Last Train to Philly

Who is that stiff?
Who is that stiff?


It is a warm but grey and drizzly day here at the Chateau Working Stiff and it is hard to feel motivated to work on that to-do list! Last week and last weekend though, was mostly made up of flawless spring days that hovered around 70 degrees.  On Saturday, we did a spur-of-the-moment thing and took the train down into Philadelphia for an easy afternoon of lunch and strolling.  Many people clearly had the same idea because the train was fairly busy and the touristy areas of the city were very much so.

We live about 20 miles north of downtown Philly as the crow flies, and driving in is not a terrible ordeal, but we figure if we are just going to walk around a certain area and have some lunch, maybe some light shopping, it makes more sense to just take the train and not worry about the car. We typically don’t buy anything much larger than some baked goods at the Rittenhouse Square farmer’s market or gourmet treats from De Bruno Bros., so a backpack is fine to carry stuff around.

The cost is about the same, with gas and expensive city parking vs. the cost of the train ride. And the timing is similar – about 45 minutes from home to downtown with either method.  What was funny this time is that on the way down into the city, no conductor ever came around to sell us a ticket!  (It seemed like they were just understaffed.)  So we got over any guilt about that without too much trouble and just looked at it as though the regional rail system bought us our first glass of wine at Moriarty’s Pub on Walnut Street!  Cheers!

We got off the train at Suburban Station, which is a large sprawling station roughly under the city hall area at the center of the city. Knowing that the Rittenhouse Square farmers market packs up in the early afternoon we walked the few blocks over to the square and browsed around the stalls there.  We stocked up on a few pastries for the next morning and an enormous oatmeal raison cookie for RIGHT NOW.  Man that cookie was good!  There were two left and I bought one, eating some of it as we strolled.  As soon as I realized how good it was I doubled back and grabbed the last one.  (Note that we don’t generally stock cookies back home at the chateau, so it really is an occasional treat for me.)

In Philadelphia, Rittenhouse Square and the surrounding area, including several blocks east along Walnut Street, is where much of the high-end ritzy shopping is. Around there is where you’ll find Tiffany’s, Williams-Sonoma, and the Polo store.  You could equate that area with the fancy shopping along North Michigan Avenue in Chicago or Fifth Avenue in New York, though of course on a much smaller scale than in those two huge cities.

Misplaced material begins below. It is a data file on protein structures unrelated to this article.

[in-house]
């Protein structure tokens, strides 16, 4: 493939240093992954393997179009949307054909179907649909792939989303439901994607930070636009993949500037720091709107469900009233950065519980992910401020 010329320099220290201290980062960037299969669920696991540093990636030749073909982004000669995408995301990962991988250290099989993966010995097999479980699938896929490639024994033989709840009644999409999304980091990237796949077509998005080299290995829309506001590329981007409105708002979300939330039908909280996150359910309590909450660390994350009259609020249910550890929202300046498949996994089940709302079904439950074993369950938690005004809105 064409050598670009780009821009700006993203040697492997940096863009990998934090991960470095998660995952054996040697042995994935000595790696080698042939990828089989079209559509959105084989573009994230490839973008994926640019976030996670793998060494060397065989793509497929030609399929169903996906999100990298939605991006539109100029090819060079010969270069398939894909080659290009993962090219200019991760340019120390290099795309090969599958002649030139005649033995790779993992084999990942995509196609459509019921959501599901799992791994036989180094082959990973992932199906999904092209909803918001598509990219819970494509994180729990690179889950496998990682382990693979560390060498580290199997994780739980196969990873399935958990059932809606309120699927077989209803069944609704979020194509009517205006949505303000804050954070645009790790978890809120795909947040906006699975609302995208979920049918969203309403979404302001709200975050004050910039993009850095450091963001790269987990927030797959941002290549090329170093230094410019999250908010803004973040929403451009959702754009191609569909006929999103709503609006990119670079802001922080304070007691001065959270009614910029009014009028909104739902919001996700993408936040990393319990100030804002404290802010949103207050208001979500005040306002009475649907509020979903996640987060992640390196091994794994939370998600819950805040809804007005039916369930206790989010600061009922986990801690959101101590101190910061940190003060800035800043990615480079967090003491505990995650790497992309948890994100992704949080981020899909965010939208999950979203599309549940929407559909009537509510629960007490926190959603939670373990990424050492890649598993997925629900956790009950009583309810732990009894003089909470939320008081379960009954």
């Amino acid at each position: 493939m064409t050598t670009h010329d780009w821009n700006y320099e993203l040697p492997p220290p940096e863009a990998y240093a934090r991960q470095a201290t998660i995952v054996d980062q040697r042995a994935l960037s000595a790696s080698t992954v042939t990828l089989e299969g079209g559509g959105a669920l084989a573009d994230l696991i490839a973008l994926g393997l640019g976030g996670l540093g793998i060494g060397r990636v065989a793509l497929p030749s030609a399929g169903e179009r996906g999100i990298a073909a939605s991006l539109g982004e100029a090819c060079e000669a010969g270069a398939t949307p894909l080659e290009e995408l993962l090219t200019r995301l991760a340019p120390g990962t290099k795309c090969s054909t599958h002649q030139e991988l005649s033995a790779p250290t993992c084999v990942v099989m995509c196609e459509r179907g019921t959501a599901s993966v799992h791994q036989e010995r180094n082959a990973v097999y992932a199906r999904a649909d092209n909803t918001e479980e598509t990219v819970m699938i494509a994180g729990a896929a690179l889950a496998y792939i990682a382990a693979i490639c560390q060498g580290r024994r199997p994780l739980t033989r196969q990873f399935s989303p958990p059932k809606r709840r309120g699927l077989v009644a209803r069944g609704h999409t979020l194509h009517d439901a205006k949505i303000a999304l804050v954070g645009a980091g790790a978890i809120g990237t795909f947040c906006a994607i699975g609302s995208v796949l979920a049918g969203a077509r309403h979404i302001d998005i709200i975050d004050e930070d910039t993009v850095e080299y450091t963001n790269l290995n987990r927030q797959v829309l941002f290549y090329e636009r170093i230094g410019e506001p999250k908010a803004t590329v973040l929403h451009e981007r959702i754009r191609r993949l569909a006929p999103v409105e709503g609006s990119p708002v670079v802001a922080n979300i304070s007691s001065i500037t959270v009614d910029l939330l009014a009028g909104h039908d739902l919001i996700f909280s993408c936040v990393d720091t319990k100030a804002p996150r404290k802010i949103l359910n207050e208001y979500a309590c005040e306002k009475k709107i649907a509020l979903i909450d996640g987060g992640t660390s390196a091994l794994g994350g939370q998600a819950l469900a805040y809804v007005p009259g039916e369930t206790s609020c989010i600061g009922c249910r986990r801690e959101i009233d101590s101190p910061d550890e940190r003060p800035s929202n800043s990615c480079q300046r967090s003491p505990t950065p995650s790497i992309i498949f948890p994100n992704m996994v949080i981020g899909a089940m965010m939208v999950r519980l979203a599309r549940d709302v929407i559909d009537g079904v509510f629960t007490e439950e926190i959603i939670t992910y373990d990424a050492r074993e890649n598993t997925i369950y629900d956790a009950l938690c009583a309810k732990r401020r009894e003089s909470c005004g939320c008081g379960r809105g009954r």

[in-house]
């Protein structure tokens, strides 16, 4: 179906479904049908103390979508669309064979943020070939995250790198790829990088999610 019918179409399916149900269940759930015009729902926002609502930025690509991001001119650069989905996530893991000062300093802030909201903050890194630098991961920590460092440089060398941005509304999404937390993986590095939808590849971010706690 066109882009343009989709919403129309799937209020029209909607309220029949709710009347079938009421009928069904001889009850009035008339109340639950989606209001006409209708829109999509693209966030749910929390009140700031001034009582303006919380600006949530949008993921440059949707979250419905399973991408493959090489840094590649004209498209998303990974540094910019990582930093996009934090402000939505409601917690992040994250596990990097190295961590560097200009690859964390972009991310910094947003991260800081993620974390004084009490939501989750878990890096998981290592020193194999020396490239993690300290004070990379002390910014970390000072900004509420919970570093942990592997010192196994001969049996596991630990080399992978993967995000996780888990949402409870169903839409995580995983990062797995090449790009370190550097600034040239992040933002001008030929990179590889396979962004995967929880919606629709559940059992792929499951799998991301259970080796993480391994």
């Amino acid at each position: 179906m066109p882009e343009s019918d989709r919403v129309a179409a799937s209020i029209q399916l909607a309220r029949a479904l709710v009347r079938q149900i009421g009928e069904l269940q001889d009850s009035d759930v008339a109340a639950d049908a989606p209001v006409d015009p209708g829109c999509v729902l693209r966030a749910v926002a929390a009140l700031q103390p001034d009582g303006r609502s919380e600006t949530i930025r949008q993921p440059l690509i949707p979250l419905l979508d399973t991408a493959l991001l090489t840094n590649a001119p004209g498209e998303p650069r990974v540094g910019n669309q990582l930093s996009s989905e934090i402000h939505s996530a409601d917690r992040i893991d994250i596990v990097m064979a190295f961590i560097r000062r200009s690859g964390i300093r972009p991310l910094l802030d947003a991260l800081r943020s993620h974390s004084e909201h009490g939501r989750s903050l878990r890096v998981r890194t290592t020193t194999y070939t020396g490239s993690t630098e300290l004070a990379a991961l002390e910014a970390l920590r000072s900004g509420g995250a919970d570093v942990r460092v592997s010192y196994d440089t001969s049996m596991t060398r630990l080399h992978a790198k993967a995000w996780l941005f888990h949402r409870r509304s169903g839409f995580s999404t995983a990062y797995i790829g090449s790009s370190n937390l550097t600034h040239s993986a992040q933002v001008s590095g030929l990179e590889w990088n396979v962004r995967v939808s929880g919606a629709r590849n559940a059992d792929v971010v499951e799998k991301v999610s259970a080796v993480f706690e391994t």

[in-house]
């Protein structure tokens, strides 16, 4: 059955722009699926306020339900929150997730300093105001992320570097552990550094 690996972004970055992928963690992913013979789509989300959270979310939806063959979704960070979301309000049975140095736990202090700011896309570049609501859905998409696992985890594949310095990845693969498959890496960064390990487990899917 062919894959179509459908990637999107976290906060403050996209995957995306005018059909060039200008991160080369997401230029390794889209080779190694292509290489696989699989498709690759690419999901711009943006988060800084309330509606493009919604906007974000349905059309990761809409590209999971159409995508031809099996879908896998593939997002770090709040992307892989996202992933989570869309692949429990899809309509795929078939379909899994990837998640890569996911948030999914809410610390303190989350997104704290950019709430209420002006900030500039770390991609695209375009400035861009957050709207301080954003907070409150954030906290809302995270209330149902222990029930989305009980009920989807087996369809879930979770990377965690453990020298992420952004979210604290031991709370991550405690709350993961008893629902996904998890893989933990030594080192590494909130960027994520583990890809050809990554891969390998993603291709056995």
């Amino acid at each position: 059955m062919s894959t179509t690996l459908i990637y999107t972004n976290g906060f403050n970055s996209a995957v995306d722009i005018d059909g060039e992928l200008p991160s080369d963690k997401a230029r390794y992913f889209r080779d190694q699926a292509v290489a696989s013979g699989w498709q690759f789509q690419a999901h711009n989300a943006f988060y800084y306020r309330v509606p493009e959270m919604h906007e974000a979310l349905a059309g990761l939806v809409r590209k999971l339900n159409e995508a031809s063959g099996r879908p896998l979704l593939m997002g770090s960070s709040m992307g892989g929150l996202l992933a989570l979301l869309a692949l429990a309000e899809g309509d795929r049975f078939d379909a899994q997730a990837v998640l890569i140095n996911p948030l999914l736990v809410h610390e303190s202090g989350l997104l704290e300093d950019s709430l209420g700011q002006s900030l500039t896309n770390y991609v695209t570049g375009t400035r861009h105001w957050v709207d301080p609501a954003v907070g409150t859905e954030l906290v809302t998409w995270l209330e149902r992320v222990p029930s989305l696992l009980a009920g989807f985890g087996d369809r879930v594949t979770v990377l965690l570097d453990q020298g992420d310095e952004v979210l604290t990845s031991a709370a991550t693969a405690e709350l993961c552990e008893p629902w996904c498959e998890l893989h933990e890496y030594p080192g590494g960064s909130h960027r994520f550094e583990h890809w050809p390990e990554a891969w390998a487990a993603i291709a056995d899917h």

After the farmers market we had a very nice lunch at a favorite Irish pub on Walnut Street. Moriarty’s is always warm and inviting, with a vast collection of “whiskey jugs” hung all over the ceiling and sitting along shelves.  These small pitchers, holding maybe a quart, have historically been standard barware in pubs throughout the UK.  They would be filled with water and set out on the bar to allow patrons to add however much water they pleased to their whiskey.  Moriarty’s is always great for lunch and this time was no exception.  I actually had a “philly cheesesteak”, which for me is (and should be) a rare thing.  Between that and the giant cookie – yikes!  Both delicious though.

The Chinese Lantern Festival just started yesterday and will be going on through May in Franklin Square, so we will be making a point to go down into the city again for that. We will try to take some good pictures and I plan to experiment with a movie camera as well.  I will certainly plan a blog entry for that occasion and if all goes well technically maybe it will be the first ever Working Stiff video.  Mark your calendars one and all!

In other exciting news, our local squirrels have figured out how to steal the bird-seed bells that I’ve been hanging from a branch of the tree right in front of the house. These seed bells, about the size of a grapefruit but in a classic bell shape, are made up of a bird-seed mix with some sort of binder that is formed around a simple plastic frame.  The tip of that frame protrudes form the top and has a hole through it which allows you to hang the thing up with a wire or string.  I use a length of green garden wire to hang it from a branch at what I hope is the right height so that squirrels can’t reach it from the ground or grab it by hanging down from the branch.  (I should add that I don’t hate the squirrels and I don’t mind feeding them some, but I don’t want them stealing the whole thing away from the birds.  They don’t share very well.)  Well, at least one of the neighborhood squirrels has learned to grab the wire and actually wrap it at least once around the branch, thereby bringing the bell nearer so he can break it apart and steal part or all of it!  We went outside last week to find that the fairly new bell was gone – and I mean gone – and there was the bell-less wire wrapped around the branch.  Those furry fiends!  We like to help take care of the local birds but our seed bells serve another purpose as well – Cat-ertainment.  Yes, our cats Starla and Phaedra love to sit at the window and watch the birds swarm around the bell.  They do also get really excited when they see a squirrel out there, probably plotting the next assault on the seed bell.



The Working Stiff

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